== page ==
DURAND [Looking at his watch]. In five minutes or so, it will be burned out.


DURAND. Yes! Can you see dawn any other way in this darkness?


DURAND. Well, then. That takes care of the business. Now about another matter. If Monsieur Durand passes out of the world as an [Whispers] incendiary, it doesn't matter much, but his children shall know that he lived as a man of honor up to that time. Well, then, I was born in France, but I didn't have to admit that to the first scamp that came along. Just before I reached the age of conscription I fell in love with the one who later became my wife. To be able to marry, we came here and were naturalized. When the last war broke out, and it looked as if I was going to carry a weapon against my own country, I went out as a sharpshooter against the Germans. I never deserted, as you have heard that I did—your mother invented that story.

ADÈLE. Mother never lied—

DURAND.—So, so. Now the ghost has risen and stands between us again. I cannot enter an action against the dead, but I swear I am speaking the truth. Do you hear? And as far as your dowry is concerned, that is to say your maternal inheritance, these are the facts: first, your mother through carelessness and foolish speculations ruined your paternal inheritance so completely that I had to give up my business and start this pension. After that, part of her inheritance had to be used in the bringing-up of you children, which of course cannot be looked upon as thrown away. So it was also untrue that—

ADÈLE. No, that's not what mother said on her death-bed—

DURAND.—Then your mother lied on her death-bed, just as she had done all through her life. And that's the curse that has been following me like a spook. Think how you have innocently tortured me with these two lies for so many years! I didn't want to put disquiet into your young lives which would result in your doubting your mother's goodness. That's why I kept silent. I was the bearer of her cross throughout our married life; carried all her faults on my back, took all the consequences of her mistakes on myself until at last I believed that I was the guilty one. And she was not slow, first to believe herself to be blameless, and then later the victim. "Blame it on me," I used to say, when she had become terribly involved in some tangle. And she blamed and I bore! But the more she became indebted to me, the more she hated me, with the limitless hatred of her indebtedness. And in the end she despised me, trying to strengthen herself by imagining she had deceived me. And last of all she taught you children to despise me, because she wanted support in her weakness. I hoped and believed that this evil but weak spirit would die when she died; but evil lives and grows like disease, while soundness stops at a certain point and then retrogrades. And when I wanted to change what was wrong in the habits of this household, I was always met with "But mother said," and therefore it was true; "Mother used to do this way," and therefore it was right. And to you I became a good-for-nothing when I was kind, a miserable creature when I was sensitive, and a scamp when I let you all have your way and ruin the house.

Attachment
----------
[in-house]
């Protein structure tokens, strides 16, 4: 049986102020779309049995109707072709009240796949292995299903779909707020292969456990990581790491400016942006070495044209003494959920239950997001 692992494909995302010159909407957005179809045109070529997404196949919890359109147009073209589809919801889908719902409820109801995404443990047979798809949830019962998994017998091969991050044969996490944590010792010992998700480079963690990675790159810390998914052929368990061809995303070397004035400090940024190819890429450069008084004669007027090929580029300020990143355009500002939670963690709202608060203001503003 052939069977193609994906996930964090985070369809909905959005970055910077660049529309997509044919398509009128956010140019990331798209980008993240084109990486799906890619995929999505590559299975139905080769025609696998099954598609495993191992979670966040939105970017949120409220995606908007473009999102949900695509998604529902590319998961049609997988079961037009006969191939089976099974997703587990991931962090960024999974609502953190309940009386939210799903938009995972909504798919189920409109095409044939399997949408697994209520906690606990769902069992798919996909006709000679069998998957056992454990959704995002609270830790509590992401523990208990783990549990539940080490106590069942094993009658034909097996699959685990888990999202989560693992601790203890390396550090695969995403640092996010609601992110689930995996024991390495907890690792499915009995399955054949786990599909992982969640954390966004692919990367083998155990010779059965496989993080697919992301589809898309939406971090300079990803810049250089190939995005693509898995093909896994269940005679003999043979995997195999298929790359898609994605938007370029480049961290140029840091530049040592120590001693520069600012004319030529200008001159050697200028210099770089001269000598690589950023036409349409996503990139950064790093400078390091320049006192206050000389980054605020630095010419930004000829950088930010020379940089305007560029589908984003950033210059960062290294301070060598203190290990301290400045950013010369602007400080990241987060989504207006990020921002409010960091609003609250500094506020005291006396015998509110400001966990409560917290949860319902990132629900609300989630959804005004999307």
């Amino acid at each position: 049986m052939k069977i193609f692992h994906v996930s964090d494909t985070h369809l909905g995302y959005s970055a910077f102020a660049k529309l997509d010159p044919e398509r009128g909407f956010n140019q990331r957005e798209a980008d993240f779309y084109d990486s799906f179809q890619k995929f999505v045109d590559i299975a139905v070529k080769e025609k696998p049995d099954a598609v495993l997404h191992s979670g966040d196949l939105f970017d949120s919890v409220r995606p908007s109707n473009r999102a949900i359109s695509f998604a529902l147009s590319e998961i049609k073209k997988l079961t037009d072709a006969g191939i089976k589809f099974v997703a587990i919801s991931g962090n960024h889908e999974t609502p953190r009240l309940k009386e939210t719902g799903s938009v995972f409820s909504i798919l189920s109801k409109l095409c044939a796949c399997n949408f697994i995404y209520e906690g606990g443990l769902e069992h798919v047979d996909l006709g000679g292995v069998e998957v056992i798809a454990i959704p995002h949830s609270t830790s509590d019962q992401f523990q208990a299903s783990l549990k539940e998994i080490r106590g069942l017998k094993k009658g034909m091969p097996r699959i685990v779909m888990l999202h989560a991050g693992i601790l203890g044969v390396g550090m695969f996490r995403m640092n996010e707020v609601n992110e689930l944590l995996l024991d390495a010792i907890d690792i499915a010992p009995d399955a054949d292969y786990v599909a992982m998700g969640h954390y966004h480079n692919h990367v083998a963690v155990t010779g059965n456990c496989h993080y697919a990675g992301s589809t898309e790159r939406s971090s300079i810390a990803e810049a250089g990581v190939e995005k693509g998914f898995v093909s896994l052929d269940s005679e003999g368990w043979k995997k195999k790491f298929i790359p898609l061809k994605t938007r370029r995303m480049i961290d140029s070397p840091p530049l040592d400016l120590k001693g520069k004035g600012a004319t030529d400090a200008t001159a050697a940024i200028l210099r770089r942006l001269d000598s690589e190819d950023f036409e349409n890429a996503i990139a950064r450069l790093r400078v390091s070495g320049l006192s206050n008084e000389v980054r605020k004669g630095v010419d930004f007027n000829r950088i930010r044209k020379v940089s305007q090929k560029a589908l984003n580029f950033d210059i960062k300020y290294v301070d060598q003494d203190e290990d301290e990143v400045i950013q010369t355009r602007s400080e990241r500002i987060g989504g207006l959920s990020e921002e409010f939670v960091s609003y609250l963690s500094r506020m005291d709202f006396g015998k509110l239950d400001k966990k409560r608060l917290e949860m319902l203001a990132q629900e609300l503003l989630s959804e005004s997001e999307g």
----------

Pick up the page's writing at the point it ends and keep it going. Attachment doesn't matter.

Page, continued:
ADÈLE. It's honorable to accuse the dead who can't defend themselves!

DURAND [Fast and exalted]. I am not dead yet, but I will be soon. Will you defend me then? No, you need not. But defend your sisters. Think only of my children, Adèle. Take a motherly care of Thérèse; she is the youngest and liveliest, quick for good and bad, thoughtless but weak. See to it that she marries soon, if it can be arranged. Now, I can smell burning straw.